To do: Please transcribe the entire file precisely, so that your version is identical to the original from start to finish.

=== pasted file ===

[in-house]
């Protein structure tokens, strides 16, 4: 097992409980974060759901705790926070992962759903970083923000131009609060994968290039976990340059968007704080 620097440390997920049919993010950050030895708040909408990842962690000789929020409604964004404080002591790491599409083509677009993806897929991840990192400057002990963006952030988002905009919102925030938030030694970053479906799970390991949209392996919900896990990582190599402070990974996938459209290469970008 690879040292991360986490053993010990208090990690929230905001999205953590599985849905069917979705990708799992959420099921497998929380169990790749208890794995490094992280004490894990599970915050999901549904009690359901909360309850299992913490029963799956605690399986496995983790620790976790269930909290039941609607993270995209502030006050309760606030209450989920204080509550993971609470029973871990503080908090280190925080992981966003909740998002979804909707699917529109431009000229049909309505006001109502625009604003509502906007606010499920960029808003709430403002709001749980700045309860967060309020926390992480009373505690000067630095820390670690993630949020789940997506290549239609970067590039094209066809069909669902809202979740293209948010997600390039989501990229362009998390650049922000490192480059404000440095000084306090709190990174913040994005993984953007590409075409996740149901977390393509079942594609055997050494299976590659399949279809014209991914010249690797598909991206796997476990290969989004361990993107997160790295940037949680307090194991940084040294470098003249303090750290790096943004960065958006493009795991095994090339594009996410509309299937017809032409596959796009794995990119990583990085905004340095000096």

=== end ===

[in-house]
């Protein structure tokens, strides 16, 4: 097992409980974060759901705790926070992962759903970083923000131009609060994968290039976990340059968007704080 620097440390997920049919993010950050030895708040909408990842962690000789929020409604964004404080002591790491599409083509677009993806897929991840990192400057002990963006952030988002905009919102925030938030030694970053479906799970390991949209392996919900896990990582190599402070990974996938459209290469970008 690879040292991360986490053993010990208090990690929230905001999205953590599985849905069917979705990708799992959420099921497998929380169990790749208890794995490094992280004490894990599970915050999901549904009690359901909360309850299992913490029963799956605690399986496995983790620790976790269930909290039941609607993270995209502030006050309760606030209450989920204080509550993971609470029973871990503080908090280190925080992981966003909740998002979804909707699917529109431009000229049909309505006001109502625009604003509502906007606010499920960029808003709430403002709001749980700045309860967060309020926390992480009373505690000067630095820390670690993630949020789940997506290549239609970067590039094209066809069909669902809202979740293209948010997600390039989501990229362009998390650049922000490192480059404000440095000084306090709190990174913040994005993984953007590409075409996740149901977390393509079942594609055997050494299976590659399949279809014209991914010249690797598909991206796997476990290969989004361990993107997160790295940037949680307090194991940084040294470098003249303090750290790096943004960065958006493009795991095994090339594009996410509309299937017809032409596959796009794995990119990583990085905004340095000096």